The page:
The courts held those matters were not sufficient to determine the issue and it was unlikely the Developer had contemplated granting a licence to use all future updates and versions for an unspecified period of time.
IT contracts clearly specify whether and if so what future updates and releases are included. If the licensee will be under an obligation to maintain certain qualification standards to remain entitled to exercise its rights under the contract, then the contract should clearly address those matters as well.
Avoid liability for “authorising” copyright infringement
Under the Copyright Act 1968 (Cth), a person may be liable for “authorising” the copyright infringing acts of another person. In determining whether a person is liable on that basis, the court considers:
(a) the extent (if any) of the person’s power to prevent the doing of the act concerned;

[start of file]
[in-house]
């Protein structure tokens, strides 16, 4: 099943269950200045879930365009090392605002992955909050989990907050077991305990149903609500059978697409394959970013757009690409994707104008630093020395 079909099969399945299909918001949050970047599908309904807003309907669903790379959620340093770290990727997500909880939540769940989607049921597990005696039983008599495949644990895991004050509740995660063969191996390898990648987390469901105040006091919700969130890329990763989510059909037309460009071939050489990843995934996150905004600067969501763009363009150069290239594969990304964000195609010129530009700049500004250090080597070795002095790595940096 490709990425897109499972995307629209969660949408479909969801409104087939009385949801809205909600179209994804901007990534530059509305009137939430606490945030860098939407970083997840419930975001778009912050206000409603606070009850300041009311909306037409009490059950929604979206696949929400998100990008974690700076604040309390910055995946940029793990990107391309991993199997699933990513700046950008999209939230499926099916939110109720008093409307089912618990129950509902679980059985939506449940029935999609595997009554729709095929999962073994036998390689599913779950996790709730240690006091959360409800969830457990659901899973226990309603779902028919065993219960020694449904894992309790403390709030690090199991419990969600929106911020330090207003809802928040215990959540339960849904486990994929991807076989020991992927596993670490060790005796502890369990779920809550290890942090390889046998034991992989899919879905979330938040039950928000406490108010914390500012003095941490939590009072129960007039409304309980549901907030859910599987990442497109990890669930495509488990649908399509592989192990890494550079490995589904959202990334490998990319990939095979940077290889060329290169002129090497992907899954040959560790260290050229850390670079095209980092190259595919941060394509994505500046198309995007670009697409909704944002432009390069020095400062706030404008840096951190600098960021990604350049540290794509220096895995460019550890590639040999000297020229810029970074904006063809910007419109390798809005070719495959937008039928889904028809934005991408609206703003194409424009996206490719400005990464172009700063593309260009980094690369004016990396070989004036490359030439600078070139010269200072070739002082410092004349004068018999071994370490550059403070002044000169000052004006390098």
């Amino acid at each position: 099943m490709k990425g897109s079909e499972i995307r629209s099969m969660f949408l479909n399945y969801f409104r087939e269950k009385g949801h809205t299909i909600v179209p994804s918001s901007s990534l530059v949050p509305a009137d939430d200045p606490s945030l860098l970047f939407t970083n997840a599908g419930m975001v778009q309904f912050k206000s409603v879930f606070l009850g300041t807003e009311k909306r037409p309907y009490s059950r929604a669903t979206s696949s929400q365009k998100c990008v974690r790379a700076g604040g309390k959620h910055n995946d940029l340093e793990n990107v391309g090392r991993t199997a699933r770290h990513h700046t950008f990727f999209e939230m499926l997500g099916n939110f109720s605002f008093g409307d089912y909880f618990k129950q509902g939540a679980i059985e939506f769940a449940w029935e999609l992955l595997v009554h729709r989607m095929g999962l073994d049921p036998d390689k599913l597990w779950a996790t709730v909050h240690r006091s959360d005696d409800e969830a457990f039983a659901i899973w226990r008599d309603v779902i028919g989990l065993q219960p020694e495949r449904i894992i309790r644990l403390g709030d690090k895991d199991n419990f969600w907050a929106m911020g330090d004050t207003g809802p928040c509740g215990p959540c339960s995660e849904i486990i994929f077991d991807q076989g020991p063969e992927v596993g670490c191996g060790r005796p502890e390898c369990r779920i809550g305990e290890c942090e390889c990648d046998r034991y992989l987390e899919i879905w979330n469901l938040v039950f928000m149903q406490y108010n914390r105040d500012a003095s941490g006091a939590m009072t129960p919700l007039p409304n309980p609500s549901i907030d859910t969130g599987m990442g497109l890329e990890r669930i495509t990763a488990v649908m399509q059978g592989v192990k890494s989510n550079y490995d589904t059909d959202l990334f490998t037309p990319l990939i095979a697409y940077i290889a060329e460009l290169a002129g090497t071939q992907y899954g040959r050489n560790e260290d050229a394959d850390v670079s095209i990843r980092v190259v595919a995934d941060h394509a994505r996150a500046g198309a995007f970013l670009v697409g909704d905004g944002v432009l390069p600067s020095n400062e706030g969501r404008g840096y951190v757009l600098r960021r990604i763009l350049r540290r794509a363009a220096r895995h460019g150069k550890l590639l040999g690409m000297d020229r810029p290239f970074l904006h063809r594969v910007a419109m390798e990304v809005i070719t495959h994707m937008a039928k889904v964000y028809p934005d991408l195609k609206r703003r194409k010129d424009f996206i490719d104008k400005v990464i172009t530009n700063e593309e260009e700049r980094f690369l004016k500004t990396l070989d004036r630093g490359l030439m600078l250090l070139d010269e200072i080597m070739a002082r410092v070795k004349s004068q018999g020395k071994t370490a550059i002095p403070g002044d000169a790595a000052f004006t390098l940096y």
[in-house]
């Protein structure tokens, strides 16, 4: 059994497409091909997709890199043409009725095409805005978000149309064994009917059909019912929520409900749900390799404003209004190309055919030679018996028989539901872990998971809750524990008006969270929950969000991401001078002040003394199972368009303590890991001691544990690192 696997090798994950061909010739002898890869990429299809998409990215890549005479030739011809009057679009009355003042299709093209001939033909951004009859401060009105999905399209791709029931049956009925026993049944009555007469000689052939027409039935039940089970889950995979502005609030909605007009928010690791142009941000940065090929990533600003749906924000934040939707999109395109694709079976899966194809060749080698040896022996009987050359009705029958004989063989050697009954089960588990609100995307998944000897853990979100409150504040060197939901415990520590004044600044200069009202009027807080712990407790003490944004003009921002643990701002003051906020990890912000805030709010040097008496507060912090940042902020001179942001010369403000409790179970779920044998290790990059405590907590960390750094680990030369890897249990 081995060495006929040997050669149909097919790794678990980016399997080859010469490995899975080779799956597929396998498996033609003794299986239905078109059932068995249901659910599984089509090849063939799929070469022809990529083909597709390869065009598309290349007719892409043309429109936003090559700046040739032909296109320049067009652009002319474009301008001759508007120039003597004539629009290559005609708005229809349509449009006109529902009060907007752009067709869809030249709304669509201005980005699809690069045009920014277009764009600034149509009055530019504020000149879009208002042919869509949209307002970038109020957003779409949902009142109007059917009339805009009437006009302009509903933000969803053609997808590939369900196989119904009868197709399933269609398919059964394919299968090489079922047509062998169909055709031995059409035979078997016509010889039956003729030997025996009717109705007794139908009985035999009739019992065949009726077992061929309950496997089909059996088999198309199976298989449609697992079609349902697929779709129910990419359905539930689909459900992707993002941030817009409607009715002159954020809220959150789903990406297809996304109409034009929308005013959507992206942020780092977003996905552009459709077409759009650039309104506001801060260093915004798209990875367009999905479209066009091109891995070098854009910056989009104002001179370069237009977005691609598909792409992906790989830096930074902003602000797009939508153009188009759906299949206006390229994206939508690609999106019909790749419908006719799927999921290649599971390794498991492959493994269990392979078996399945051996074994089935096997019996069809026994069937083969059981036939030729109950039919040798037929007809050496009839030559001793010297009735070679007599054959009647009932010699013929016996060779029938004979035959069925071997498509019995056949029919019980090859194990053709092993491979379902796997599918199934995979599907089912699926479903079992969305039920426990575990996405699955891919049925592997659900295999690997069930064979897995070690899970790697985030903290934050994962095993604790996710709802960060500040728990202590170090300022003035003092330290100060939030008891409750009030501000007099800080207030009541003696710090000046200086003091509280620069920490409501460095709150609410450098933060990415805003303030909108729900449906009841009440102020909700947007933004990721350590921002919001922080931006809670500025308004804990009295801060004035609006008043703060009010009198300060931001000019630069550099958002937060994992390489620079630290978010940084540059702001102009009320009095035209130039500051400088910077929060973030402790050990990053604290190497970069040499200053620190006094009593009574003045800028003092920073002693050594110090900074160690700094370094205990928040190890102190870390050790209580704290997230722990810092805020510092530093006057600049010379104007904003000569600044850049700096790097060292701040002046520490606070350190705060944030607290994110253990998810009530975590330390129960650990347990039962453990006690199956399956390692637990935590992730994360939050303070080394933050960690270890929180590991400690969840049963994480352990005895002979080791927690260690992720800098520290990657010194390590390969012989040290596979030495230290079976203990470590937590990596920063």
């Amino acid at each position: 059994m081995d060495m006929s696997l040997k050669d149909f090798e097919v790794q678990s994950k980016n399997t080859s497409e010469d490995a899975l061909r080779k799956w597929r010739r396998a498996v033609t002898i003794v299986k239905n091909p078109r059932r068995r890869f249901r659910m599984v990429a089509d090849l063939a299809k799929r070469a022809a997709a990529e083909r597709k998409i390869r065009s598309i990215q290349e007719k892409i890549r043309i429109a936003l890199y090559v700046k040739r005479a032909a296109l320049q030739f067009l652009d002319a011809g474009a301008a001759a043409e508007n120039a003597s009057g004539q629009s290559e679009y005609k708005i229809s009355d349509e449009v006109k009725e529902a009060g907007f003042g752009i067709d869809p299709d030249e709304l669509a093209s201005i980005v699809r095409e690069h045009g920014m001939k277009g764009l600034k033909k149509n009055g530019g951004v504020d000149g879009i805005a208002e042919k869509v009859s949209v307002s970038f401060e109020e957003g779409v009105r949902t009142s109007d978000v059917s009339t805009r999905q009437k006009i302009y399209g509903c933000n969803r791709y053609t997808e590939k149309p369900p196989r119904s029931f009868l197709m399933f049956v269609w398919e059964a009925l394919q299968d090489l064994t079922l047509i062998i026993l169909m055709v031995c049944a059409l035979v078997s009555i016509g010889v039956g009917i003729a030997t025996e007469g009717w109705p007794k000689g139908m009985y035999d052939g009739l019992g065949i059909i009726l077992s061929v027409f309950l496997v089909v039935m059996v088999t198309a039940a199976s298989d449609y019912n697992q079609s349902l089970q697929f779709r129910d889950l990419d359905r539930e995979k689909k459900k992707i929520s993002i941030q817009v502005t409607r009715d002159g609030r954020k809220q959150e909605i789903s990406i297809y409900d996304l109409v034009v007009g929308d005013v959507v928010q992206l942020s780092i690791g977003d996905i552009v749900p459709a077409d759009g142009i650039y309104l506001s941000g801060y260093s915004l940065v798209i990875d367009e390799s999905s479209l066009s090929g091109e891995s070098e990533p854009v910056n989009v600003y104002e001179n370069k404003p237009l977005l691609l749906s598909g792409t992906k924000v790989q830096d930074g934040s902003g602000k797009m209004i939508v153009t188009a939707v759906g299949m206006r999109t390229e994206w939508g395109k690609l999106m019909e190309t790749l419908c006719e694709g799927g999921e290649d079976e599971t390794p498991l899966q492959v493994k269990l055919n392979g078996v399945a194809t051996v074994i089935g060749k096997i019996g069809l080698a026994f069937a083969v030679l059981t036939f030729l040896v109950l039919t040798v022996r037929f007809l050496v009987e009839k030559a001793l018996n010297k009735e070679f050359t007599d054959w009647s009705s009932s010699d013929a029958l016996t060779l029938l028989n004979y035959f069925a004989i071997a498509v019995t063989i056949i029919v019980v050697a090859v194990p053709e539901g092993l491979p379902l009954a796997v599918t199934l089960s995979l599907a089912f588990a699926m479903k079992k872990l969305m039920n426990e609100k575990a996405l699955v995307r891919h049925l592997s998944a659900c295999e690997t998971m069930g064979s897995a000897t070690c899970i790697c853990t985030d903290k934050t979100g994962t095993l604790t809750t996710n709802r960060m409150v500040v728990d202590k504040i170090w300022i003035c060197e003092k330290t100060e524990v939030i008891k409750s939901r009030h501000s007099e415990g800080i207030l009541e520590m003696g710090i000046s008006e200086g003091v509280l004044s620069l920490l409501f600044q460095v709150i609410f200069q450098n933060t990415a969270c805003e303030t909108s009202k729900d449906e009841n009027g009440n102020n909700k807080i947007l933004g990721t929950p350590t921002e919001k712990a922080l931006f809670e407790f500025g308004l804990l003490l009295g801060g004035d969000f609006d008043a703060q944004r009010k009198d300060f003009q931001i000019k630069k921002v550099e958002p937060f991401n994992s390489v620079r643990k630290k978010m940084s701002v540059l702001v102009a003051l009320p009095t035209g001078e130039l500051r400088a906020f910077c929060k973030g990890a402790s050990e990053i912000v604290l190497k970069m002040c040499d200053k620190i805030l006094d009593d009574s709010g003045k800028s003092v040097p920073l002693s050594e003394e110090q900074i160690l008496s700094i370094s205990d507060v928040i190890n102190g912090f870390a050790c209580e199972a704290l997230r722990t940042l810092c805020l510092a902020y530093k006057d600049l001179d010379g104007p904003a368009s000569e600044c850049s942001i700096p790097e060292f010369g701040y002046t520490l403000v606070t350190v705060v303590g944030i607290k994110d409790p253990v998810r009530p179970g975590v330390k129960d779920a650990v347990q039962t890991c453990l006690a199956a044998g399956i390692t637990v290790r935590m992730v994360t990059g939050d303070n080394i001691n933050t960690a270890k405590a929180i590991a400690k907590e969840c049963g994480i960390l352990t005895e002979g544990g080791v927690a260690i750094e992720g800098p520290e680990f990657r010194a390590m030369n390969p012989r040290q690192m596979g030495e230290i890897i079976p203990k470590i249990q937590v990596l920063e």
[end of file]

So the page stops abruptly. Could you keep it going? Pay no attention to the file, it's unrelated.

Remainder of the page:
(b) the nature of the relationship existing between the person and the person who did the act concerned; and
(c) whether the person took any reasonable steps to prevent or avoid the doing of the act, including whether the person complied with any relevant industry codes of practice (there was no such code in this case).
The Customers included an individual (Gianni Pacione) and two companies of which Pacione was a director and shareholder. The courts considered whether Pacione was liable for authorising the copyright infringing acts of those companies.
The courts found he was liable on the above basis, by reason of his position as a director and the economic owner of the companies. The companies were under the control of his guiding mind, he knew they had no right to engage in the infringing conduct and while he could have stopped them from engaging in that conduct, he took no reasonable steps to do so and in fact consciously facilitated the infringing conduct and obfuscated having done so.